Putting Discovery Back Together

This is going to sound kind of silly, but something that’s really been troubling me about the three surviving spaceflown shuttles being taxidermied for museum display is the thought of their mighty main engines ripped out and replaced by wood or fiberglass replicas. It’s not rational, I know. The shuttles are just big butterflies pinned to a board at this point, dead things that will never soar again, so what does it matter if their guts are missing? I don’t have a good answer for that question, to be honest. It just feels wrong to me. When I go see them in future years — and I do intend to make pilgrimages to each of them once they’ve arrived in their new, earthbound homes — I want to know that what I’m seeing is whole, that these are the actual machines that stoked the dreams of a generation of nerds like myself. Not mock-ups, not empty shells… that they could, in theory at least, be revived someday and sent up again. It’s a matter of authenticity, I guess. It’s the difference between seeing the well-intentioned King Tut’s tomb exhibit that used to be at the Luxor Hotel in Las Vegas, and visiting the real thing in Egypt. The Vegas version looked pretty realistic, and certainly gave you a better idea of what the discovery of the tomb must’ve been like than a description in a book, but when you came right down to it, the walls were just painted stucco over sheet-rock, and somehow you could sense that. I think phony fiberglass engines stuck on the back of the orbiters would evoke a similar feeling… that somehow you were being cheated.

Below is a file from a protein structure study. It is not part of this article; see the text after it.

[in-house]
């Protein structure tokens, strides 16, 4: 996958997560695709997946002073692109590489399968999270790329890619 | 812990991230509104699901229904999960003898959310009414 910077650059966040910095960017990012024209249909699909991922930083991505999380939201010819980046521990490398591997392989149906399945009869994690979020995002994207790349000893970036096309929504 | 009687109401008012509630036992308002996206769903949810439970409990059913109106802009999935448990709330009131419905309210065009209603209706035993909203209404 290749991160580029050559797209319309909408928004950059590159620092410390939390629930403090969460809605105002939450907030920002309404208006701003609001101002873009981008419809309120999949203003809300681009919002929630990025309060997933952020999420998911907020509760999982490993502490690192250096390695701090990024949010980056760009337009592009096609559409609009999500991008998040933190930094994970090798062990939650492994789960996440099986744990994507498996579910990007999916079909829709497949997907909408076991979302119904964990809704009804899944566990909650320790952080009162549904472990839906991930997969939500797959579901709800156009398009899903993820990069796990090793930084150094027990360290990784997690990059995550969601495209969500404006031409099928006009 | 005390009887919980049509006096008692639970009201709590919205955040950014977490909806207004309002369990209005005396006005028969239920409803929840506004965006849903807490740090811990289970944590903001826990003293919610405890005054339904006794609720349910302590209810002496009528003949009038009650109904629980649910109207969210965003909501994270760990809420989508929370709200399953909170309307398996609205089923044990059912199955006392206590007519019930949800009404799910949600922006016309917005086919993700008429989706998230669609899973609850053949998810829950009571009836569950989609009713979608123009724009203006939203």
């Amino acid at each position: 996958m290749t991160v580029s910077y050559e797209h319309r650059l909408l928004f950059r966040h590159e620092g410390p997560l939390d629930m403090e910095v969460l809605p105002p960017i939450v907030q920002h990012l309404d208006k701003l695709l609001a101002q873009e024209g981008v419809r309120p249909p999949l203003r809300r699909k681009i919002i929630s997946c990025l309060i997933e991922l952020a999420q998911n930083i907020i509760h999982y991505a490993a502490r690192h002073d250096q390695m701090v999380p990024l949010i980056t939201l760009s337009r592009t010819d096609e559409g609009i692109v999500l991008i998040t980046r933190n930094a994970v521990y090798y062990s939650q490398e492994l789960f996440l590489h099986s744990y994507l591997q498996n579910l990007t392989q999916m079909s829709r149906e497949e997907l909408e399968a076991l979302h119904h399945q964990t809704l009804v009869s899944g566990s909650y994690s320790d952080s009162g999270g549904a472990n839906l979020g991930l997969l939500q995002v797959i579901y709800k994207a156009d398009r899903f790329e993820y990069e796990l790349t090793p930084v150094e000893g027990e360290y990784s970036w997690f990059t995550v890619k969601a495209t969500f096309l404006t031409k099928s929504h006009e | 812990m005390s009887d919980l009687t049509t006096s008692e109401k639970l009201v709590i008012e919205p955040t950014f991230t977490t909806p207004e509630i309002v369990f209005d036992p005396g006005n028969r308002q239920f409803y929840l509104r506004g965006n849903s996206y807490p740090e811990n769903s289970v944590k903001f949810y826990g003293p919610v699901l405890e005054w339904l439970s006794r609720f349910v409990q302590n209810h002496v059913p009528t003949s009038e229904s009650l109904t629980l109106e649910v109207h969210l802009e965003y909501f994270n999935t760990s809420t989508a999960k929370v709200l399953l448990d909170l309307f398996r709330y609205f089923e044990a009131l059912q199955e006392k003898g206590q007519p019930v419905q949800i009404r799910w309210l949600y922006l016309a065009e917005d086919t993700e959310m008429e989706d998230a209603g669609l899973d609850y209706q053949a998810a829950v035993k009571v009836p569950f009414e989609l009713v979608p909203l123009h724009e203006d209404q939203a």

It turns out, however, I’ve been wrong in my assumption that these replicas would be complete fakes. According to the article from which I grabbed the fascinating image above, what’s going back into the engine sockets on Discovery, and eventually Endeavour and Atlantis as well, are real rocket nozzles that flew in space as part of earlier-generation engine packages. They’re not complete engines — compare what you can see in that image above to the one I posted a while back, and you’ll immediately notice that the big knob of plumbing that normally sits above the nozzle is missing — but at least they’re authentic space hardware. They’ve been up there. They’ve earned the right to be attached to my beloved orbiters.

I highly recommend you follow that link. There’s a whole mess of photos over there showing this nozzle and its re-installation into Discovery. The glimpses of men crawling around inside her aft end make me happy. They remind me of backyard mechanics like my dad wriggling underneath a lovingly restored hot rod…